Researchers develop engineered strain to optically control bacteria's movement behavior


Design principle and application diagram of the engineered strain pactm. Credit: SIAT
Design principle and application diagram of the engineered strain pactm. Credit: SIAT

 

A research team led by Jin Fan from the Shenzhen Institute of Advanced Technology (SIAT) of the Chinese Academy of Sciences, in collaboration with Liu Zhi's group from Huazhong University of Science and Technology, designed an engineered strain based on Pseudomonas aeruginosa, which could optically control the movement behavior of the bacteria and its infection on the host.


The study was published in the journal ACS Synthetic Biology.


Cyclic adenosine monophosphate (cAMP) is an important secondary messenger that controls carbon metabolism, type IVa pili (TEP) biogenesis, and virulence in Pseudomonas aeruginosa.


When cAMP regulates a certain physiological function in bacteria, it usually simultaneously regulates the expression levels of multiple component proteins that affect this physiological function.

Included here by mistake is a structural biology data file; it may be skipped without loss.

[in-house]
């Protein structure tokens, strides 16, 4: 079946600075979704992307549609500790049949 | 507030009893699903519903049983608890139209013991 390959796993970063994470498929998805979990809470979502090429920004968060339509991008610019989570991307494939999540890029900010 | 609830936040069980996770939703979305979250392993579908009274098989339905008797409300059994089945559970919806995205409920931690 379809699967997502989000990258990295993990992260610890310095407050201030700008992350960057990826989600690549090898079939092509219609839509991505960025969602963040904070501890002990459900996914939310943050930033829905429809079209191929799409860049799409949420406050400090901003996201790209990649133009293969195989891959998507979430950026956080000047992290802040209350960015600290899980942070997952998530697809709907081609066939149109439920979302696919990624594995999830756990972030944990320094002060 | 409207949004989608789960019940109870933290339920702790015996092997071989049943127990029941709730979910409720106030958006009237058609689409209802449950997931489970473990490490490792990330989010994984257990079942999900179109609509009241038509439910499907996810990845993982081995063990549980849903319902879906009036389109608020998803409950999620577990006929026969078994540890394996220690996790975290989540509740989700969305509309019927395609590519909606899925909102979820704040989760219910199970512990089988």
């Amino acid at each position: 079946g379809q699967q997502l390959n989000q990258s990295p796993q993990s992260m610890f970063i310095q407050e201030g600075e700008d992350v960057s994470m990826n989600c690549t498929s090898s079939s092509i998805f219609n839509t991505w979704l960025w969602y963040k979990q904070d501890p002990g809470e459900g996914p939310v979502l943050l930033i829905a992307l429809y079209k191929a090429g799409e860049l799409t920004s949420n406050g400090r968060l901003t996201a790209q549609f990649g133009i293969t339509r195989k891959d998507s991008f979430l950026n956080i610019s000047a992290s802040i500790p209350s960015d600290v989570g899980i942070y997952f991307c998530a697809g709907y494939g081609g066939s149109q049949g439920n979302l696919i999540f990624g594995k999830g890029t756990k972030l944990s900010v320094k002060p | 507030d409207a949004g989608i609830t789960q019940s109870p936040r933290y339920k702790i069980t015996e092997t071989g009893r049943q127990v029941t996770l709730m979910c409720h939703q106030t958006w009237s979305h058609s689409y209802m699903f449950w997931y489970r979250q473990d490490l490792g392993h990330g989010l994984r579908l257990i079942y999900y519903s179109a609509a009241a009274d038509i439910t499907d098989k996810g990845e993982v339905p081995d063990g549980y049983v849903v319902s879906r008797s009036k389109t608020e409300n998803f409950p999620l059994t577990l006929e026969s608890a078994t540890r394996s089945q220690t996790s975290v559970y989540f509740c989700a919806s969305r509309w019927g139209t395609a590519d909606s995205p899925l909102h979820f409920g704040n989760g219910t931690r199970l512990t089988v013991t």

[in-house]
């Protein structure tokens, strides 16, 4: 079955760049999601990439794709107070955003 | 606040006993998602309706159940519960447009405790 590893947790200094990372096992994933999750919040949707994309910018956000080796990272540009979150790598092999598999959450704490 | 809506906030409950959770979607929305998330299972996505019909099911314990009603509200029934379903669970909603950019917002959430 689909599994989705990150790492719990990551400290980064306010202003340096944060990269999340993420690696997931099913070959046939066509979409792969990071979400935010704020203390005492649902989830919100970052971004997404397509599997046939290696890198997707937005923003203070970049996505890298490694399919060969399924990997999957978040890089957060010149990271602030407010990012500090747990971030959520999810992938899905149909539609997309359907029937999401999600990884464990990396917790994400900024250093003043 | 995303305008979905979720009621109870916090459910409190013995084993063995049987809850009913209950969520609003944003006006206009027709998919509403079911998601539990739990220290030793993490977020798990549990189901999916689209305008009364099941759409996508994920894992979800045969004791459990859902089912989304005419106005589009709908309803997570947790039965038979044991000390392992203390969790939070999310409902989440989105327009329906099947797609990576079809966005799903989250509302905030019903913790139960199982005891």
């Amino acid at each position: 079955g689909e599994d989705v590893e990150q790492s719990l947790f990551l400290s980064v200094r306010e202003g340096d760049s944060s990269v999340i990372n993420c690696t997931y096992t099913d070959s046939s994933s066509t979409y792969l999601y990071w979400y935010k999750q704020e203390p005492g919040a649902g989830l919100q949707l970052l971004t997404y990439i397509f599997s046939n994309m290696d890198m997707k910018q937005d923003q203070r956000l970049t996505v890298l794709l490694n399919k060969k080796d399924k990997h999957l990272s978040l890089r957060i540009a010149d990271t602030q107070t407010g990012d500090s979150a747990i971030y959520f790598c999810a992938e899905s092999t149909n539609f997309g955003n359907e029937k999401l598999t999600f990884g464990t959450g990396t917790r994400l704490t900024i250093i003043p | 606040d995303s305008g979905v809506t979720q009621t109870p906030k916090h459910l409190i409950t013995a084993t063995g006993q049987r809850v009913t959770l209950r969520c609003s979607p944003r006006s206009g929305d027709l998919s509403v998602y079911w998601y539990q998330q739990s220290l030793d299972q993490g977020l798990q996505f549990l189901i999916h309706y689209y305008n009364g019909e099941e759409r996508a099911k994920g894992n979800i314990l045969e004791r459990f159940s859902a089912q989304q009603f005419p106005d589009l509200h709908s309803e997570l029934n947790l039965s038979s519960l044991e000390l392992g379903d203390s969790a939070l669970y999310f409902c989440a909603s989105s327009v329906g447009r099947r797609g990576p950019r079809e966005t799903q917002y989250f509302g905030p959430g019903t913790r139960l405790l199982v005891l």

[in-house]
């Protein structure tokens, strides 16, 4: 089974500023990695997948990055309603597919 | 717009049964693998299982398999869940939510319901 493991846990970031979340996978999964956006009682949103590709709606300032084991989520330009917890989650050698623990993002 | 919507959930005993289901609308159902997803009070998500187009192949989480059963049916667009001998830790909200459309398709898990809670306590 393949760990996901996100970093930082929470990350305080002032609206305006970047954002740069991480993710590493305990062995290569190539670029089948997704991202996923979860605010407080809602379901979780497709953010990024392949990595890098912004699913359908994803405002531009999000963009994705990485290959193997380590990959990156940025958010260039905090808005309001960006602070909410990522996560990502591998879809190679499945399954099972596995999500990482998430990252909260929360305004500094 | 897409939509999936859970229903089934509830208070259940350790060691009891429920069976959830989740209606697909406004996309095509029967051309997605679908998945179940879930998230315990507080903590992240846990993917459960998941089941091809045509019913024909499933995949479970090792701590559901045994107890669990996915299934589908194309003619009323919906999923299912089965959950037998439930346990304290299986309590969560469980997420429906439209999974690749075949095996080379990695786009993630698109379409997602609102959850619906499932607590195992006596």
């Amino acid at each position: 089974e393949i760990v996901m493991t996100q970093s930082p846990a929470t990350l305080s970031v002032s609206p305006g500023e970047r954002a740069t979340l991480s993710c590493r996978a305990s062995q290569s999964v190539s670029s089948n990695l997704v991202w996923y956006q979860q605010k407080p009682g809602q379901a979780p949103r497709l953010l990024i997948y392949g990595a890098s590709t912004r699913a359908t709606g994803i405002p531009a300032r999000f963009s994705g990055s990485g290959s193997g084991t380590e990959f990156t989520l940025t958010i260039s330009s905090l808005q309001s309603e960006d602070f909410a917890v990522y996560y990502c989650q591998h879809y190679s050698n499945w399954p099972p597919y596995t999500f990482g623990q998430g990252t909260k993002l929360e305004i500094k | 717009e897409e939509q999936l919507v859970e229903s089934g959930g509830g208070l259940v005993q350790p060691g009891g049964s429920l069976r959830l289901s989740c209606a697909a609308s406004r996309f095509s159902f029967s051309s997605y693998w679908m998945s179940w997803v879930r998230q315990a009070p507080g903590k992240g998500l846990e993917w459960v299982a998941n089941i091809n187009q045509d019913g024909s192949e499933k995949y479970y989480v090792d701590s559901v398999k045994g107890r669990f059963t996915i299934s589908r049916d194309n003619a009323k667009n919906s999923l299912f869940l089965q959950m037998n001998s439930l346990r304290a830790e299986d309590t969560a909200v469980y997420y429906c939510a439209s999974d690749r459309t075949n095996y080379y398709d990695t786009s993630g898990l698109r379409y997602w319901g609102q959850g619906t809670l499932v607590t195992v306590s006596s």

In this study, the researchers developed an engineered P. aeruginosa strain (named pactm) with light-dependent intracellular cAMP levels by introducing a photoactivated adenylate cyclase gene (bPAC) into bacteria.


The engineered strain can reversibly change its ability to twitch motility and host infection in response to the illumination of blue light. Under the illumination of blue light, the expression of cAMP response promoter in pactm was increased by15-fold, and the ability of twitching motility was increased by 8-fold.


The subcutaneous infection model of nude mice showed that the skin lesion area caused by pactm infection was increased by 14-fold. Thus, this work provides a solution for the construction of a controlled infection experimental model.


In addition, the researchers guided the expansion direction of the bacterial population through the design of macroscopic illumination mode, which provided convenience for the study of the contact-dependent interactions between microorganisms.

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